The Ohio Edison power plant in Toronto, Ohio was constructed along the banks of the Ohio River, and consisted of four generating units that were put into operation between 1925 and 1928.1 Three additional units were constructed in the 1940s, which resulted in the construction of a 650-foot smokestack.1 2

The four original units were taken out of service in 1970 after they had approached the end of their useful life. The other units were converted into an experimental clean fuel facility in the early 1990’s, converting ground tire pellets into fuel for the boilers.1 The experiment proved to not be cost efficient and the last three units were deactivated in 1993.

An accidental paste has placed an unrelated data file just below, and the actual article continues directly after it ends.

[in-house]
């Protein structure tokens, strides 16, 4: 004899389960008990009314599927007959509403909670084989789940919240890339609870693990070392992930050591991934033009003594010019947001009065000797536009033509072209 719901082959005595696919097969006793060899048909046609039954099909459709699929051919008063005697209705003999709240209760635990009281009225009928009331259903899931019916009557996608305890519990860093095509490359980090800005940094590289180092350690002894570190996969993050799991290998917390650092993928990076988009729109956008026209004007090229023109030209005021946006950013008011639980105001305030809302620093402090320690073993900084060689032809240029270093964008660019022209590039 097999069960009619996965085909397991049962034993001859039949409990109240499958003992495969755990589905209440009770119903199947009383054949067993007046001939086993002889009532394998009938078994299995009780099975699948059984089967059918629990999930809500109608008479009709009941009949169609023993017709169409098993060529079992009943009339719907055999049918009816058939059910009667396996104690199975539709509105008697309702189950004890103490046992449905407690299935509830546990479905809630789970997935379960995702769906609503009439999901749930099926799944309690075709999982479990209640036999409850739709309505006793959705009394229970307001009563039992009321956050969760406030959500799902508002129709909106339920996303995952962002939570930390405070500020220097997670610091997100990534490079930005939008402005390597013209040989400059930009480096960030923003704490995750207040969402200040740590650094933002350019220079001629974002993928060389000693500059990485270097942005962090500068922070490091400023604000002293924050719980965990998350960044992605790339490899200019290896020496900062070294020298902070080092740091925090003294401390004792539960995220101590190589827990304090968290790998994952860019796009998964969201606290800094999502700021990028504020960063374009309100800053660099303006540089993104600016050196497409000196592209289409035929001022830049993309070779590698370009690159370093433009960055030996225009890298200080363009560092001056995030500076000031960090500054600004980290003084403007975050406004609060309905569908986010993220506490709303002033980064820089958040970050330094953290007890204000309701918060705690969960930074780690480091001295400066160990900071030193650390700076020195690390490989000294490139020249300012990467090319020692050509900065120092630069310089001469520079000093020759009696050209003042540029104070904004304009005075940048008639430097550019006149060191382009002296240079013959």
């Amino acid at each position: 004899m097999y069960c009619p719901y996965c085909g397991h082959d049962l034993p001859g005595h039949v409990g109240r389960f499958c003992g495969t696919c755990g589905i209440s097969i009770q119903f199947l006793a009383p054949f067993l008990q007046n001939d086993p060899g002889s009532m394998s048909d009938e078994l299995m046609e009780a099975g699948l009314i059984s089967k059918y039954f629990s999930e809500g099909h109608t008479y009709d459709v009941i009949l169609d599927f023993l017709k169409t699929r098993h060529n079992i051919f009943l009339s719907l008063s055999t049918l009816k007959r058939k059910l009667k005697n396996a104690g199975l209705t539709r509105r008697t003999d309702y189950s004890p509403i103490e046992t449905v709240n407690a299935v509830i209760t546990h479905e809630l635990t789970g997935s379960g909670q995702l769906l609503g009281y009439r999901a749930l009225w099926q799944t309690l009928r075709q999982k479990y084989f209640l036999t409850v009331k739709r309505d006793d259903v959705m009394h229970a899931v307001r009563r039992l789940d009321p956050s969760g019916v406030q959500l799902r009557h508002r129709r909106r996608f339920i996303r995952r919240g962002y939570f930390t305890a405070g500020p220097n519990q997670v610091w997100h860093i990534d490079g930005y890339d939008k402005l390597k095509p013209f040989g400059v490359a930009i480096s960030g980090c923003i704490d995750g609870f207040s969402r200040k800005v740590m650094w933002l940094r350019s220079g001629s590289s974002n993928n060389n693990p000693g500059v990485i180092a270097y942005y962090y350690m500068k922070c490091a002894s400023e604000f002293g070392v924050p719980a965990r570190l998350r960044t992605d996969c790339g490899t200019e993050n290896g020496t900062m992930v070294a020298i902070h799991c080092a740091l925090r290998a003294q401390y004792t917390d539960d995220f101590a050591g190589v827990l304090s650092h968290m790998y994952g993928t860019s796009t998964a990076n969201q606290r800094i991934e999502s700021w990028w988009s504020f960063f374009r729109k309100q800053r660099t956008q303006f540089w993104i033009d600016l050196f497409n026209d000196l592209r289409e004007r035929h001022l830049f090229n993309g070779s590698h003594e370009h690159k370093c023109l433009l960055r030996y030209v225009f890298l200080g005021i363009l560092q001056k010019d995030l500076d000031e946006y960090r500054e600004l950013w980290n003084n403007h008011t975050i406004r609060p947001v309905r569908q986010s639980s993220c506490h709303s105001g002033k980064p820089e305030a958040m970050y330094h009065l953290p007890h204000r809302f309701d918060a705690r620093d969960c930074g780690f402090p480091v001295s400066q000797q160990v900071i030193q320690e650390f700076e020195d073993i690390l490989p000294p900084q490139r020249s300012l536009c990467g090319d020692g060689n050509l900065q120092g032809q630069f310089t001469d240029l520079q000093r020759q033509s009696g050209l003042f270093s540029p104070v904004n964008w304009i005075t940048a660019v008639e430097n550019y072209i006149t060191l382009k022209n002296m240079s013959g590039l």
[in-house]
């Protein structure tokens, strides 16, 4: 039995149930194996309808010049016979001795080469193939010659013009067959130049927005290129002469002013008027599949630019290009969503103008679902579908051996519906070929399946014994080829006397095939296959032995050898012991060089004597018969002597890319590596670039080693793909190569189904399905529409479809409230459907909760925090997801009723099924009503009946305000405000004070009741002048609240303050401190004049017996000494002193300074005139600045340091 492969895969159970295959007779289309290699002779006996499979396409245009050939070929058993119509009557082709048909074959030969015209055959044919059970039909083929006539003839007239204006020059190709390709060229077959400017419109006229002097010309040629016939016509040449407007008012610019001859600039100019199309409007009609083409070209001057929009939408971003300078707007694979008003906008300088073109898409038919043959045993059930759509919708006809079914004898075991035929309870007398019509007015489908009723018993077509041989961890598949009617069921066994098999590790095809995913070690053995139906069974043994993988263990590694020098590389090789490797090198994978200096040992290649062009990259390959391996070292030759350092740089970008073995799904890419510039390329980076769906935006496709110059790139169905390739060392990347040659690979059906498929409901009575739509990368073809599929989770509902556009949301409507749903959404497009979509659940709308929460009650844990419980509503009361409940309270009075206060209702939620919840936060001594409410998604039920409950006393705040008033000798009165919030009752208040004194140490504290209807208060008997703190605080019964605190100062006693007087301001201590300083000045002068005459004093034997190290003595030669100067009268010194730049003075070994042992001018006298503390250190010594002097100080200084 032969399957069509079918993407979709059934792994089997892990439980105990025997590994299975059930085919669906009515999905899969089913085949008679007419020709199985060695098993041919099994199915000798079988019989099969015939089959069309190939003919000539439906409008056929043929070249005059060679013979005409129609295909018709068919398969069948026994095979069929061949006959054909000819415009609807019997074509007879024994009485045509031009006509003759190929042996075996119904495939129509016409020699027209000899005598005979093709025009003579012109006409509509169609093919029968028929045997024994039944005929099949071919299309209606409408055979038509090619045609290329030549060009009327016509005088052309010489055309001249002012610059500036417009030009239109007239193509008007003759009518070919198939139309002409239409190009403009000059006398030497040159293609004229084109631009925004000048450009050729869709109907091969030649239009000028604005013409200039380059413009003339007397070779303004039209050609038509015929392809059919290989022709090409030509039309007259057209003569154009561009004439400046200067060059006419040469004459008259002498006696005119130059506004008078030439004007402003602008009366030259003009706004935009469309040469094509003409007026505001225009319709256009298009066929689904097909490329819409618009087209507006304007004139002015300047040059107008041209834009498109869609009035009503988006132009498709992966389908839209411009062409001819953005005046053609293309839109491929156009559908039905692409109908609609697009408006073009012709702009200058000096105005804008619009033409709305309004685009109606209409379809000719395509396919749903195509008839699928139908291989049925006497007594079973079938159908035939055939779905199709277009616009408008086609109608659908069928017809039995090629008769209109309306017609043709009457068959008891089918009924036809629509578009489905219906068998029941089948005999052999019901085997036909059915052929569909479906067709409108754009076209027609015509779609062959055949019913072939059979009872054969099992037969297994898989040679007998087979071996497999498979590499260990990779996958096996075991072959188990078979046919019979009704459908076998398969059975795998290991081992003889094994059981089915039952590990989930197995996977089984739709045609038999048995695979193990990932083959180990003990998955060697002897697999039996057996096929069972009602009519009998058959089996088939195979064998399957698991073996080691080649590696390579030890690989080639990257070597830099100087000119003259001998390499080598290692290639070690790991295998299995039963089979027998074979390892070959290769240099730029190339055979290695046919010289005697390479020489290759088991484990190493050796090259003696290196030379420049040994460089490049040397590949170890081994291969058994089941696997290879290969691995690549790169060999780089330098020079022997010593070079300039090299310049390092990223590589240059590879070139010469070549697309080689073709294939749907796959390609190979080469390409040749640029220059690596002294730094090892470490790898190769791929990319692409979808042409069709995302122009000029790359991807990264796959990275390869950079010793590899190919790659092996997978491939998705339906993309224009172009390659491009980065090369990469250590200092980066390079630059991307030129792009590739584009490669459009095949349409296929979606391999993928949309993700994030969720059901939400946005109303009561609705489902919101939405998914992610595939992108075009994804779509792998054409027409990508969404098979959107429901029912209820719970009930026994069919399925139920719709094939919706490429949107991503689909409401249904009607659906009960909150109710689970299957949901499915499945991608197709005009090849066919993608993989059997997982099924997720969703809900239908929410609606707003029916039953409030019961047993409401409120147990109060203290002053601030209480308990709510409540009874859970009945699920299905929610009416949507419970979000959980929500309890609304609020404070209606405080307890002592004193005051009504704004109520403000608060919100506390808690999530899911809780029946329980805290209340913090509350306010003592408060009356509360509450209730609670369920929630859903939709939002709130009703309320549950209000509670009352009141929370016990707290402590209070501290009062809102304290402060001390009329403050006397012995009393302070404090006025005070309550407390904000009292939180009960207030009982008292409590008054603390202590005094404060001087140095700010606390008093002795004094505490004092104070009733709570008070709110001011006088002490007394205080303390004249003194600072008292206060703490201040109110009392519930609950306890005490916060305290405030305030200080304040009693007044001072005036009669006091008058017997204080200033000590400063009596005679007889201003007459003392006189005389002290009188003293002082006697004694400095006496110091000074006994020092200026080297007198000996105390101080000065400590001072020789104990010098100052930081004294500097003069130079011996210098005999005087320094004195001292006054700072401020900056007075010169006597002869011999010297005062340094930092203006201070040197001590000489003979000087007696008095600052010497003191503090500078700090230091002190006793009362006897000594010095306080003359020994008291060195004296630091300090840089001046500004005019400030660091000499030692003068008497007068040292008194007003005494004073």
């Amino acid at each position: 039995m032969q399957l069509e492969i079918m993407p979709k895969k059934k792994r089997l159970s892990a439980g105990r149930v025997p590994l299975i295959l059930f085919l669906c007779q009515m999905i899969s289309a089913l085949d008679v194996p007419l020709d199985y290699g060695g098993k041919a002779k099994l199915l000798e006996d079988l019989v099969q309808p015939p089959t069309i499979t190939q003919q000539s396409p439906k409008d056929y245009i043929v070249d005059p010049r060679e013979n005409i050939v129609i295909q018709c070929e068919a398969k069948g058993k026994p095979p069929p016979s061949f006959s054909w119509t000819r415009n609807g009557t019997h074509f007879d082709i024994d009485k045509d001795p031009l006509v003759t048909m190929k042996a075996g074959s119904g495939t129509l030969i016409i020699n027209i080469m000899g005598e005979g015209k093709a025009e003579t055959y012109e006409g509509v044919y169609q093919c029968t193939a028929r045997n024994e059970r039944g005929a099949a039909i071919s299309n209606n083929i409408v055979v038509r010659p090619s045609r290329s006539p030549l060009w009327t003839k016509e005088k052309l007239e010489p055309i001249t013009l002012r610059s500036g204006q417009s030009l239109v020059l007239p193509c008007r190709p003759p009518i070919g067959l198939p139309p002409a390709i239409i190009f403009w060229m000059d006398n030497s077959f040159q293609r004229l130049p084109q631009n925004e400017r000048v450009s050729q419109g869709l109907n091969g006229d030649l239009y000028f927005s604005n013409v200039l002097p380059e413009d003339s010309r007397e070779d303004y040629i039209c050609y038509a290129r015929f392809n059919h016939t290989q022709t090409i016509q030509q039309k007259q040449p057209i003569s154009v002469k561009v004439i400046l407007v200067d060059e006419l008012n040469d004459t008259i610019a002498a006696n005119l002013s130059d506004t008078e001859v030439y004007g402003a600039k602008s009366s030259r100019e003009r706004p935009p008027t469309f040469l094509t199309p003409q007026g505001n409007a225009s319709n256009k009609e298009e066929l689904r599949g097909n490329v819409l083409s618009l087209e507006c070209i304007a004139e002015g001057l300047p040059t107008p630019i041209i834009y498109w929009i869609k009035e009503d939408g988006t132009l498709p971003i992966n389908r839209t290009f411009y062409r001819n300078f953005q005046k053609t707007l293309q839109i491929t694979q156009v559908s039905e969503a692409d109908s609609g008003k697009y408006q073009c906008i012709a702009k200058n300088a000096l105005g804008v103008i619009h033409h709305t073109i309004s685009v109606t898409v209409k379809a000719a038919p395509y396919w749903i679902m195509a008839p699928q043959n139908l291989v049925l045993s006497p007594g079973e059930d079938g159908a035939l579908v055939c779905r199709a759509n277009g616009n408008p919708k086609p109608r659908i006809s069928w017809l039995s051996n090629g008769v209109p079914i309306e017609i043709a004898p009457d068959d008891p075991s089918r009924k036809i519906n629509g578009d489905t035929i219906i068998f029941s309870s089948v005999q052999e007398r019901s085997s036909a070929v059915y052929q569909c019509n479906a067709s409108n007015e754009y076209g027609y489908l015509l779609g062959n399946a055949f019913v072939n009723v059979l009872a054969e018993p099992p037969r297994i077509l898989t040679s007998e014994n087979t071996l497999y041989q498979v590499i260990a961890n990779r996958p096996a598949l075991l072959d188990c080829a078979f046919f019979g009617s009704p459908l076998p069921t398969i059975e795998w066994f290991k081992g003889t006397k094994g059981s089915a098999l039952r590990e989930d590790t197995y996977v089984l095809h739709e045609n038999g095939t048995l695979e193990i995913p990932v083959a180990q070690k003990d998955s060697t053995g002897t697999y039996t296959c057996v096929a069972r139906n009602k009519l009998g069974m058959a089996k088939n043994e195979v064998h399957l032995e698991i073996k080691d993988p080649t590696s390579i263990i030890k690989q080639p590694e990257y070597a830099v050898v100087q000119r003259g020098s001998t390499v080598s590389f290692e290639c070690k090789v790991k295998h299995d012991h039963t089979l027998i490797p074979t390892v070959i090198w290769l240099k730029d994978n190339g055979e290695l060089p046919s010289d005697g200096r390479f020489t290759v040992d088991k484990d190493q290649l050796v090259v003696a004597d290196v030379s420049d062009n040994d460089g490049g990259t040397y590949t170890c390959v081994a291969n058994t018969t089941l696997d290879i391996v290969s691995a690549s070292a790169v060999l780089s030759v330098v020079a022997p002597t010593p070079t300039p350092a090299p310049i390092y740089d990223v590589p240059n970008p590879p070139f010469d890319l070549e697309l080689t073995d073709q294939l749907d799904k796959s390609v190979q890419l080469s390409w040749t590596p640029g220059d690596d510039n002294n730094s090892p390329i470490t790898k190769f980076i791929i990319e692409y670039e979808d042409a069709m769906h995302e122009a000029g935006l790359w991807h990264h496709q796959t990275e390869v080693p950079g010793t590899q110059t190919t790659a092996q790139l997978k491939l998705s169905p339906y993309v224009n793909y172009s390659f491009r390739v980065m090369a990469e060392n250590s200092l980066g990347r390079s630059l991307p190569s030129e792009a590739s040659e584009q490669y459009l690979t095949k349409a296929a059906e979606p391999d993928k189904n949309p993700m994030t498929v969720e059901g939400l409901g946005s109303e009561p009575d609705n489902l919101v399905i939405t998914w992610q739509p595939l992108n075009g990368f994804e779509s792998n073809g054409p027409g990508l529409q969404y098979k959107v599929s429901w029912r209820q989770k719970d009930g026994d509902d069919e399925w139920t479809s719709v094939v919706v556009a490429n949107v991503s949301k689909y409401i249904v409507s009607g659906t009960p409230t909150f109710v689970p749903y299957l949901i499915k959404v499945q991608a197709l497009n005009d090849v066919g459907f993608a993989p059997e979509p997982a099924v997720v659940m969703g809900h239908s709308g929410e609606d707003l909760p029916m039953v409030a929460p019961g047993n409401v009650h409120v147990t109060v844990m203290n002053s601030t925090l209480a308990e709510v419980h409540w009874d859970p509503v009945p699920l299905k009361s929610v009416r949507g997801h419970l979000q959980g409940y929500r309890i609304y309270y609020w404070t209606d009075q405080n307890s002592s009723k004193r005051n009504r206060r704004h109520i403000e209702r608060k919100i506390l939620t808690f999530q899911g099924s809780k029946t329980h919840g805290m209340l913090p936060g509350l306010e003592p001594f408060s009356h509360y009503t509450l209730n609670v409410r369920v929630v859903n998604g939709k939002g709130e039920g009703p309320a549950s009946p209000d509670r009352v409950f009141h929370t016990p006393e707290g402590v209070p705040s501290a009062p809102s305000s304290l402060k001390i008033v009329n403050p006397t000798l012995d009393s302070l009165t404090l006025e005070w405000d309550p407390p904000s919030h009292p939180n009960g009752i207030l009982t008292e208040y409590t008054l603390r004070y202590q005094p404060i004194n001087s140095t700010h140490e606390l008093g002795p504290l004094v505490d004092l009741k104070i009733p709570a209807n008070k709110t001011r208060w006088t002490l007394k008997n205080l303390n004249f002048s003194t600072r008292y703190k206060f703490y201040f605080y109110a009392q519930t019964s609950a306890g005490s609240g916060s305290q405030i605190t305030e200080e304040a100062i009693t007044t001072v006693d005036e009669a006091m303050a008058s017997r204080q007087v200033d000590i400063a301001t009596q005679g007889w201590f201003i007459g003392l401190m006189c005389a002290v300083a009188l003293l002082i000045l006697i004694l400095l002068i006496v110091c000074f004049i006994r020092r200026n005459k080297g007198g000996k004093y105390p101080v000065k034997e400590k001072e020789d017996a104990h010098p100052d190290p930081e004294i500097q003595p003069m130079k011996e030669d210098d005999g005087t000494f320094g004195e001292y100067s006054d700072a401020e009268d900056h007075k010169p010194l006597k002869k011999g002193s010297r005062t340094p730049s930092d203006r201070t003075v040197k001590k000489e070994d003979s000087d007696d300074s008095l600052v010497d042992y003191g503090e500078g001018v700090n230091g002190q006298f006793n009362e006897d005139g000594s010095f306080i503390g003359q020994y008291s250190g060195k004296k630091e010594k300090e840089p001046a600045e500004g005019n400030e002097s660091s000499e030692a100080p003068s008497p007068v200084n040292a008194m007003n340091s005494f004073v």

On November 1, 2008, the smoke stack of the power plant was imploded with 73 pounds of explosives.1 2 Demolition of the remaining sections of the power plant continued into 2009.

  1. Giannamore, Paul. “Toronto Edison demolition set.” Herald-Star (Steubenville) 28 Oct. 2008. 30 Oct. 2008 Article.
  2. “Powerful demolition.” Herald-Star (Steubenville) 4 Nov. 2008. 4 Nov. 2008 Article.